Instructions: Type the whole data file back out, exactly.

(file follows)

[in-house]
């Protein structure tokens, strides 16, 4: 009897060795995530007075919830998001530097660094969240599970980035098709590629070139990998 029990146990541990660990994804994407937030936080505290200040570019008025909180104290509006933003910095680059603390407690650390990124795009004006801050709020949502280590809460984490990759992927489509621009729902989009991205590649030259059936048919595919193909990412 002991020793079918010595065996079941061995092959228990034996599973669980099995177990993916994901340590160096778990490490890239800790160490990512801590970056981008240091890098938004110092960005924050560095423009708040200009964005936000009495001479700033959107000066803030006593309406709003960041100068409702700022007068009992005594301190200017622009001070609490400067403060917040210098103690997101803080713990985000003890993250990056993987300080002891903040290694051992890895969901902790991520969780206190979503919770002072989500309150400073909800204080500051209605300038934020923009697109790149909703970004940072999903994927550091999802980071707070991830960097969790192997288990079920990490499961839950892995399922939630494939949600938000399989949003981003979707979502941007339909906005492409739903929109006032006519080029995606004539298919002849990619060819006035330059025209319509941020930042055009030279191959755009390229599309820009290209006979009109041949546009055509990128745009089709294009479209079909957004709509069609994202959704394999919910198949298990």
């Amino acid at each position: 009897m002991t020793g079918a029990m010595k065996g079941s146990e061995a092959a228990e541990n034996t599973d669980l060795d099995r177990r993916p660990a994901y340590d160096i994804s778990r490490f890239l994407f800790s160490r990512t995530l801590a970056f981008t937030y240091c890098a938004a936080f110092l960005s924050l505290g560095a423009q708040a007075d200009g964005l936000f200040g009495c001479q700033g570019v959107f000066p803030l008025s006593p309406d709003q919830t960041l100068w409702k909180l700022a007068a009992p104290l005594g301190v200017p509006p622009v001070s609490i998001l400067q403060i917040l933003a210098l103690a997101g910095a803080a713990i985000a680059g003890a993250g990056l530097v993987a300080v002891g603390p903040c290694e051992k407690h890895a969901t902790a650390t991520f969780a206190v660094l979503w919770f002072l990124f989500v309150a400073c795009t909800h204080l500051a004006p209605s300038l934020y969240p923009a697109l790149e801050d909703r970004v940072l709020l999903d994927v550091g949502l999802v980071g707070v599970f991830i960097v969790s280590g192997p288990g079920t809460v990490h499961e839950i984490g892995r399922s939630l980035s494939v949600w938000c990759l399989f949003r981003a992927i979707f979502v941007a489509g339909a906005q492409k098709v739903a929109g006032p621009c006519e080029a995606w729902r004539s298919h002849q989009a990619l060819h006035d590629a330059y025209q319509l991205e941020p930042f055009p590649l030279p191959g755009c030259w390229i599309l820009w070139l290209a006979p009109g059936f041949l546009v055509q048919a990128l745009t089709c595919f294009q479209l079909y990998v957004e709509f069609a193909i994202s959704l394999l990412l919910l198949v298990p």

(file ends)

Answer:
[in-house]
């Protein structure tokens, strides 16, 4: 009897060795995530007075919830998001530097660094969240599970980035098709590629070139990998 029990146990541990660990994804994407937030936080505290200040570019008025909180104290509006933003910095680059603390407690650390990124795009004006801050709020949502280590809460984490990759992927489509621009729902989009991205590649030259059936048919595919193909990412 002991020793079918010595065996079941061995092959228990034996599973669980099995177990993916994901340590160096778990490490890239800790160490990512801590970056981008240091890098938004110092960005924050560095423009708040200009964005936000009495001479700033959107000066803030006593309406709003960041100068409702700022007068009992005594301190200017622009001070609490400067403060917040210098103690997101803080713990985000003890993250990056993987300080002891903040290694051992890895969901902790991520969780206190979503919770002072989500309150400073909800204080500051209605300038934020923009697109790149909703970004940072999903994927550091999802980071707070991830960097969790192997288990079920990490499961839950892995399922939630494939949600938000399989949003981003979707979502941007339909906005492409739903929109006032006519080029995606004539298919002849990619060819006035330059025209319509941020930042055009030279191959755009390229599309820009290209006979009109041949546009055509990128745009089709294009479209079909957004709509069609994202959704394999919910198949298990």
């Amino acid at each position: 009897m002991t020793g079918a029990m010595k065996g079941s146990e061995a092959a228990e541990n034996t599973d669980l060795d099995r177990r993916p660990a994901y340590d160096i994804s778990r490490f890239l994407f800790s160490r990512t995530l801590a970056f981008t937030y240091c890098a938004a936080f110092l960005s924050l505290g560095a423009q708040a007075d200009g964005l936000f200040g009495c001479q700033g570019v959107f000066p803030l008025s006593p309406d709003q919830t960041l100068w409702k909180l700022a007068a009992p104290l005594g301190v200017p509006p622009v001070s609490i998001l400067q403060i917040l933003a210098l103690a997101g910095a803080a713990i985000a680059g003890a993250g990056l530097v993987a300080v002891g603390p903040c290694e051992k407690h890895a969901t902790a650390t991520f969780a206190v660094l979503w919770f002072l990124f989500v309150a400073c795009t909800h204080l500051a004006p209605s300038l934020y969240p923009a697109l790149e801050d909703r970004v940072l709020l999903d994927v550091g949502l999802v980071g707070v599970f991830i960097v969790s280590g192997p288990g079920t809460v990490h499961e839950i984490g892995r399922s939630l980035s494939v949600w938000c990759l399989f949003r981003a992927i979707f979502v941007a489509g339909a906005q492409k098709v739903a929109g006032p621009c006519e080029a995606w729902r004539s298919h002849q989009a990619l060819h006035d590629a330059y025209q319509l991205e941020p930042f055009p590649l030279p191959g755009c030259w390229i599309l820009w070139l290209a006979p009109g059936f041949l546009v055509q048919a990128l745009t089709c595919f294009q479209l079909y990998v957004e709509f069609a193909i994202s959704l394999l990412l919910l198949v298990p």